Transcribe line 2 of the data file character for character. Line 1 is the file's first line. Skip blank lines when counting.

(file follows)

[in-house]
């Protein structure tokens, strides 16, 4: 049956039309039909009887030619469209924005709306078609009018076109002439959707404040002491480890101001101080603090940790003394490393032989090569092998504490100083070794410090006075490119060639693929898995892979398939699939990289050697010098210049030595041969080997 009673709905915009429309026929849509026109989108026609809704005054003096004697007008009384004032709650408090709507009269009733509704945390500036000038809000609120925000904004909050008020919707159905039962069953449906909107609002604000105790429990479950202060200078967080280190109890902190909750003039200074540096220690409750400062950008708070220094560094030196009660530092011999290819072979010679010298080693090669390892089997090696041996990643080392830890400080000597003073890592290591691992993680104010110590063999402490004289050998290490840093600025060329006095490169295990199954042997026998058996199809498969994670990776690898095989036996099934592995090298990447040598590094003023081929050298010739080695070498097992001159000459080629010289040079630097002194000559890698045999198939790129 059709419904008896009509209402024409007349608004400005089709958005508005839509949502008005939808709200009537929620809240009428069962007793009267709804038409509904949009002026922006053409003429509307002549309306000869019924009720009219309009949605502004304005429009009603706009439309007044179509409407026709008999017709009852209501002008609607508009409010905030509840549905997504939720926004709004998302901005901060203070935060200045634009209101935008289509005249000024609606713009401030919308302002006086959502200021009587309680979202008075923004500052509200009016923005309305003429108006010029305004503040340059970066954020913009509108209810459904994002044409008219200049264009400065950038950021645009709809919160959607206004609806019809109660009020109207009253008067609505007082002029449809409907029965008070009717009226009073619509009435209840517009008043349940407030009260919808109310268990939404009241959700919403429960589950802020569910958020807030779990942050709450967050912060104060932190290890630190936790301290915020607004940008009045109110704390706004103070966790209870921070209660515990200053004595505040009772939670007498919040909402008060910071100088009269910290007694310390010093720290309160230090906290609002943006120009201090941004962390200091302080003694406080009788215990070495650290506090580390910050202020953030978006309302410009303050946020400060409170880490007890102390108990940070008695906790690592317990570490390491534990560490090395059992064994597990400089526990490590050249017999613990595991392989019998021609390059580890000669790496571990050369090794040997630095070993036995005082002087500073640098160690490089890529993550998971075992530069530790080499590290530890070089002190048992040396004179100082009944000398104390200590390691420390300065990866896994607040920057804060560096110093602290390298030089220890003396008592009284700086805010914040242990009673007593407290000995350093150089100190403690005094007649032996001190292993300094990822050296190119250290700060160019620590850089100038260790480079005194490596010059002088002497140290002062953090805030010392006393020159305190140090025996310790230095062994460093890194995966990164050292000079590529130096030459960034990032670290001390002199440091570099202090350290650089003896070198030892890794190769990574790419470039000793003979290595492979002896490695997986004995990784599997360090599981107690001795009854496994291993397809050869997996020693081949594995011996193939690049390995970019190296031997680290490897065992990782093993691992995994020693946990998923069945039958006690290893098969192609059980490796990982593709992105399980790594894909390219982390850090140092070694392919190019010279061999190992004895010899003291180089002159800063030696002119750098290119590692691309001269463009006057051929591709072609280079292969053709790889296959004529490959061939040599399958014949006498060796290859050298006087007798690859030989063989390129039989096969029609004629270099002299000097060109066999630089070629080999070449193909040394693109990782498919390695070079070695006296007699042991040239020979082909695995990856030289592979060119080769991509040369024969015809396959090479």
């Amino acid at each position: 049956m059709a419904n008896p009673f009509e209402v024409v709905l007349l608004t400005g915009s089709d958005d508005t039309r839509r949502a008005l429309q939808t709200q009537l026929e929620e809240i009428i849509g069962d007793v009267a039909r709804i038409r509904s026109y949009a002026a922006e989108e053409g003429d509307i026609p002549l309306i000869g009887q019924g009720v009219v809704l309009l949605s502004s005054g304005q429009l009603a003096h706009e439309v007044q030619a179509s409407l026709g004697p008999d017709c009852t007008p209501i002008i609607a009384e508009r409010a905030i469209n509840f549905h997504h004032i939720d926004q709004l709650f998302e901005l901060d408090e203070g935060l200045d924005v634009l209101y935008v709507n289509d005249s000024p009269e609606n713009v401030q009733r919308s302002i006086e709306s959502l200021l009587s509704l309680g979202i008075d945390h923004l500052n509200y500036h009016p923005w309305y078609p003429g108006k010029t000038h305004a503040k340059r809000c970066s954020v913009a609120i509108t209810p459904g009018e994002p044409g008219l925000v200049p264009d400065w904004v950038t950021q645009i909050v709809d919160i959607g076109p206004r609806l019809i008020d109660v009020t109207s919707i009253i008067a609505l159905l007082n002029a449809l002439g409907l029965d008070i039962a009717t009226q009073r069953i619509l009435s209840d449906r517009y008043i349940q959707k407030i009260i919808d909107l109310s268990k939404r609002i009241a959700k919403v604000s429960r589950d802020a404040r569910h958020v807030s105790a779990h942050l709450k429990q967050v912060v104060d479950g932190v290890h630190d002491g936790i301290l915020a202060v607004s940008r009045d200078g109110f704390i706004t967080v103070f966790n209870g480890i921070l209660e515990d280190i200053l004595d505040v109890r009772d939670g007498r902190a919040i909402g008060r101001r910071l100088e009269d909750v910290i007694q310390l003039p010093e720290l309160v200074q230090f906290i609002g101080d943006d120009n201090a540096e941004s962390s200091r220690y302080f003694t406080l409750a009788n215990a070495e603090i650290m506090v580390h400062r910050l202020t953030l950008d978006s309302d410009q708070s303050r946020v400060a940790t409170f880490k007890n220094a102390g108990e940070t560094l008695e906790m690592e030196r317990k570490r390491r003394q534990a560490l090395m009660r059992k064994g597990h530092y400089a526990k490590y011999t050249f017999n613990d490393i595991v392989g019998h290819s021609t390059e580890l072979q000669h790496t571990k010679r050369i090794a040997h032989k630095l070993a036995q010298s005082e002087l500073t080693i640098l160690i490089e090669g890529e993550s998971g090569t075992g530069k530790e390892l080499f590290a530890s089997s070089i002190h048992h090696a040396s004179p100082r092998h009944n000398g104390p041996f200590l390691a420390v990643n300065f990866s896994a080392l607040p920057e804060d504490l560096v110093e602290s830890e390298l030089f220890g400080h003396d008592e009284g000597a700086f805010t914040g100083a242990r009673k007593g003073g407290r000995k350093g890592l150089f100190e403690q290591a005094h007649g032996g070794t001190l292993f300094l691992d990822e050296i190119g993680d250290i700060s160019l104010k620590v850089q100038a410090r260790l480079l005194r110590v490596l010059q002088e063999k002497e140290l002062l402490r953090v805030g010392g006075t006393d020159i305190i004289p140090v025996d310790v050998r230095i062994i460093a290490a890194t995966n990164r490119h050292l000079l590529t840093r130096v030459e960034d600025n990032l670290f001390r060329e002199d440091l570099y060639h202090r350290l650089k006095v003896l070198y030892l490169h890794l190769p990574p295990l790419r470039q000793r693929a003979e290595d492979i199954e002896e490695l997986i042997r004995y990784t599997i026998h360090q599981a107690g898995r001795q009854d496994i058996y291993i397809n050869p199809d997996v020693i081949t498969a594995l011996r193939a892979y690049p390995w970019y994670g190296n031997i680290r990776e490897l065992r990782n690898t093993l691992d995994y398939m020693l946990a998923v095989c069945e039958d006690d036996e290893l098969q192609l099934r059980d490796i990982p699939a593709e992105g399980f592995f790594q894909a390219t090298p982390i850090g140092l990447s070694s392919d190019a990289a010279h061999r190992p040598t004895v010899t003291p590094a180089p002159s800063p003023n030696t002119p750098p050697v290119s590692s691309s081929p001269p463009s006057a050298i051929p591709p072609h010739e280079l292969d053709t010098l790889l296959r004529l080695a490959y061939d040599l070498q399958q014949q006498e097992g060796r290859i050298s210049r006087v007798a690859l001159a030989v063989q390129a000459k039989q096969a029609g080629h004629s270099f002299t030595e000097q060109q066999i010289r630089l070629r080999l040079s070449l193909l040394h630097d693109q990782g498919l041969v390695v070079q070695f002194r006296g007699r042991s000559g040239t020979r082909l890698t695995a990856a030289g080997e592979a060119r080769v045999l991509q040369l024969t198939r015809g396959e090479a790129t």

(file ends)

């Protein structure tokens, strides 16, 4: 049956039309039909009887030619469209924005709306078609009018076109002439959707404040002491480890101001101080603090940790003394490393032989090569092998504490100083070794410090006075490119060639693929898995892979398939699939990289050697010098210049030595041969080997 009673709905915009429309026929849509026109989108026609809704005054003096004697007008009384004032709650408090709507009269009733509704945390500036000038809000609120925000904004909050008020919707159905039962069953449906909107609002604000105790429990479950202060200078967080280190109890902190909750003039200074540096220690409750400062950008708070220094560094030196009660530092011999290819072979010679010298080693090669390892089997090696041996990643080392830890400080000597003073890592290591691992993680104010110590063999402490004289050998290490840093600025060329006095490169295990199954042997026998058996199809498969994670990776690898095989036996099934592995090298990447040598590094003023081929050298010739080695070498097992001159000459080629010289040079630097002194000559890698045999198939790129 059709419904008896009509209402024409007349608004400005089709958005508005839509949502008005939808709200009537929620809240009428069962007793009267709804038409509904949009002026922006053409003429509307002549309306000869019924009720009219309009949605502004304005429009009603706009439309007044179509409407026709008999017709009852209501002008609607508009409010905030509840549905997504939720926004709004998302901005901060203070935060200045634009209101935008289509005249000024609606713009401030919308302002006086959502200021009587309680979202008075923004500052509200009016923005309305003429108006010029305004503040340059970066954020913009509108209810459904994002044409008219200049264009400065950038950021645009709809919160959607206004609806019809109660009020109207009253008067609505007082002029449809409907029965008070009717009226009073619509009435209840517009008043349940407030009260919808109310268990939404009241959700919403429960589950802020569910958020807030779990942050709450967050912060104060932190290890630190936790301290915020607004940008009045109110704390706004103070966790209870921070209660515990200053004595505040009772939670007498919040909402008060910071100088009269910290007694310390010093720290309160230090906290609002943006120009201090941004962390200091302080003694406080009788215990070495650290506090580390910050202020953030978006309302410009303050946020400060409170880490007890102390108990940070008695906790690592317990570490390491534990560490090395059992064994597990400089526990490590050249017999613990595991392989019998021609390059580890000669790496571990050369090794040997630095070993036995005082002087500073640098160690490089890529993550998971075992530069530790080499590290530890070089002190048992040396004179100082009944000398104390200590390691420390300065990866896994607040920057804060560096110093602290390298030089220890003396008592009284700086805010914040242990009673007593407290000995350093150089100190403690005094007649032996001190292993300094990822050296190119250290700060160019620590850089100038260790480079005194490596010059002088002497140290002062953090805030010392006393020159305190140090025996310790230095062994460093890194995966990164050292000079590529130096030459960034990032670290001390002199440091570099202090350290650089003896070198030892890794190769990574790419470039000793003979290595492979002896490695997986004995990784599997360090599981107690001795009854496994291993397809050869997996020693081949594995011996193939690049390995970019190296031997680290490897065992990782093993691992995994020693946990998923069945039958006690290893098969192609059980490796990982593709992105399980790594894909390219982390850090140092070694392919190019010279061999190992004895010899003291180089002159800063030696002119750098290119590692691309001269463009006057051929591709072609280079292969053709790889296959004529490959061939040599399958014949006498060796290859050298006087007798690859030989063989390129039989096969029609004629270099002299000097060109066999630089070629080999070449193909040394693109990782498919390695070079070695006296007699042991040239020979082909695995990856030289592979060119080769991509040369024969015809396959090479």